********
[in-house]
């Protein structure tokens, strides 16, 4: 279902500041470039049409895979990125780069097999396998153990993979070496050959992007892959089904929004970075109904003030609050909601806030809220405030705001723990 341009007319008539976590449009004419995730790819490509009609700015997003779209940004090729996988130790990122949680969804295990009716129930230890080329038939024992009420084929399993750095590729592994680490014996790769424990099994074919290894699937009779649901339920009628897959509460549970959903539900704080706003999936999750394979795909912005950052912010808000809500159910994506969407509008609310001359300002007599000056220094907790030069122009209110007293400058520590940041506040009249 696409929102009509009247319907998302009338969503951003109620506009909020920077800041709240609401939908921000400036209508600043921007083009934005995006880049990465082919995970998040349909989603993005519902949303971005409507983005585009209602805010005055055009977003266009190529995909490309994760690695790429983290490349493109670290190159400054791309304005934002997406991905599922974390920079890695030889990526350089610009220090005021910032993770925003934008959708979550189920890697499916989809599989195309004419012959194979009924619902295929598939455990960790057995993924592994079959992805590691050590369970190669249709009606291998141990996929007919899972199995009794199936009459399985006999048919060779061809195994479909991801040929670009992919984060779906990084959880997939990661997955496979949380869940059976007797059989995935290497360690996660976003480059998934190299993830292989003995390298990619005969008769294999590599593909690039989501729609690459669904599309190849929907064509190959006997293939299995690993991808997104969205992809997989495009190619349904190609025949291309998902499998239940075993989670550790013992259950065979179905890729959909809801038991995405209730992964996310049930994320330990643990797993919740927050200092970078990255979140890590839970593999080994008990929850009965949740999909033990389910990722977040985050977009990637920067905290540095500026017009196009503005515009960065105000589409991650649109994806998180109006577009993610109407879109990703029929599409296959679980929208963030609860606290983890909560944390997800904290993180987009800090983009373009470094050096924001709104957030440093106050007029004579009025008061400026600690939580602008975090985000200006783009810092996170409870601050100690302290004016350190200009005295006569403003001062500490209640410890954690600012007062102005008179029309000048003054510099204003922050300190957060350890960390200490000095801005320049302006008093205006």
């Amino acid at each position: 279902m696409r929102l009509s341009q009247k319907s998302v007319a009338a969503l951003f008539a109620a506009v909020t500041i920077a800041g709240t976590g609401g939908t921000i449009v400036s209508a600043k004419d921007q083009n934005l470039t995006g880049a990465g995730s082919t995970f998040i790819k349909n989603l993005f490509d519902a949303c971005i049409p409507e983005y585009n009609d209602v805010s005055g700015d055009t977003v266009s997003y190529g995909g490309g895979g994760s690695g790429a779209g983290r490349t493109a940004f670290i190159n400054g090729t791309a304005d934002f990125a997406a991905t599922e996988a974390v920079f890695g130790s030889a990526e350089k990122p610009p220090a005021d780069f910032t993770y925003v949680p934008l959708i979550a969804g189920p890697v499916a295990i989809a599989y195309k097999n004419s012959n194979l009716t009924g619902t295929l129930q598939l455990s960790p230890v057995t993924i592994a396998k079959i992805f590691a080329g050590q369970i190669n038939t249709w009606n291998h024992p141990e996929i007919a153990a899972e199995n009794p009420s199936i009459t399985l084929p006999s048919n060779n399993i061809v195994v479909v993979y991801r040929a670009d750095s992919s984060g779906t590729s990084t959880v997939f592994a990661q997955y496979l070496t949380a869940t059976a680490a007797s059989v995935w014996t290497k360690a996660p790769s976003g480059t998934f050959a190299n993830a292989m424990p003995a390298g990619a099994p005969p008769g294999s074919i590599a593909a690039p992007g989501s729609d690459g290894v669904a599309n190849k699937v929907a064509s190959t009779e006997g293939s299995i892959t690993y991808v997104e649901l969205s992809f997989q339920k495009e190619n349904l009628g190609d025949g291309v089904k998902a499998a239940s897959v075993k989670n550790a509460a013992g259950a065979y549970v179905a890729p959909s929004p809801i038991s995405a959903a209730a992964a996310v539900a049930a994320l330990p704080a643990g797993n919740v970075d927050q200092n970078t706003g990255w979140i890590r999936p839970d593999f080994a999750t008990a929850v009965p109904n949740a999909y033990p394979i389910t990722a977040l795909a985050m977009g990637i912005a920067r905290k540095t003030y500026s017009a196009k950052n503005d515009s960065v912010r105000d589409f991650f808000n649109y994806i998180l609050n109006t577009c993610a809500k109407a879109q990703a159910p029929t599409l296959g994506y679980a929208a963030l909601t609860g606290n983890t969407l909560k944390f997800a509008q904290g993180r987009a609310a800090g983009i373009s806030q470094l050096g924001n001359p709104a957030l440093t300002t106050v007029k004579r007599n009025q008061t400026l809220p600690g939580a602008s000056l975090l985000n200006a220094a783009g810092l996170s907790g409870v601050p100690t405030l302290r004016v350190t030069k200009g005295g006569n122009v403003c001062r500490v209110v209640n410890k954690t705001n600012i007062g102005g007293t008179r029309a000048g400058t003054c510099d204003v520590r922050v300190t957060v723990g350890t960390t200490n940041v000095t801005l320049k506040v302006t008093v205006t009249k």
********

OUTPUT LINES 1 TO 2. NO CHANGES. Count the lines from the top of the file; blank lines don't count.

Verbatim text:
[in-house]
């Protein structure tokens, strides 16, 4: 279902500041470039049409895979990125780069097999396998153990993979070496050959992007892959089904929004970075109904003030609050909601806030809220405030705001723990 341009007319008539976590449009004419995730790819490509009609700015997003779209940004090729996988130790990122949680969804295990009716129930230890080329038939024992009420084929399993750095590729592994680490014996790769424990099994074919290894699937009779649901339920009628897959509460549970959903539900704080706003999936999750394979795909912005950052912010808000809500159910994506969407509008609310001359300002007599000056220094907790030069122009209110007293400058520590940041506040009249 696409929102009509009247319907998302009338969503951003109620506009909020920077800041709240609401939908921000400036209508600043921007083009934005995006880049990465082919995970998040349909989603993005519902949303971005409507983005585009209602805010005055055009977003266009190529995909490309994760690695790429983290490349493109670290190159400054791309304005934002997406991905599922974390920079890695030889990526350089610009220090005021910032993770925003934008959708979550189920890697499916989809599989195309004419012959194979009924619902295929598939455990960790057995993924592994079959992805590691050590369970190669249709009606291998141990996929007919899972199995009794199936009459399985006999048919060779061809195994479909991801040929670009992919984060779906990084959880997939990661997955496979949380869940059976007797059989995935290497360690996660976003480059998934190299993830292989003995390298990619005969008769294999590599593909690039989501729609690459669904599309190849929907064509190959006997293939299995690993991808997104969205992809997989495009190619349904190609025949291309998902499998239940075993989670550790013992259950065979179905890729959909809801038991995405209730992964996310049930994320330990643990797993919740927050200092970078990255979140890590839970593999080994008990929850009965949740999909033990389910990722977040985050977009990637920067905290540095500026017009196009503005515009960065105000589409991650649109994806998180109006577009993610109407879109990703029929599409296959679980929208963030609860606290983890909560944390997800904290993180987009800090983009373009470094050096924001709104957030440093106050007029004579009025008061400026600690939580602008975090985000200006783009810092996170409870601050100690302290004016350190200009005295006569403003001062500490209640410890954690600012007062102005008179029309000048003054510099204003922050300190957060350890960390200490000095801005320049302006008093205006």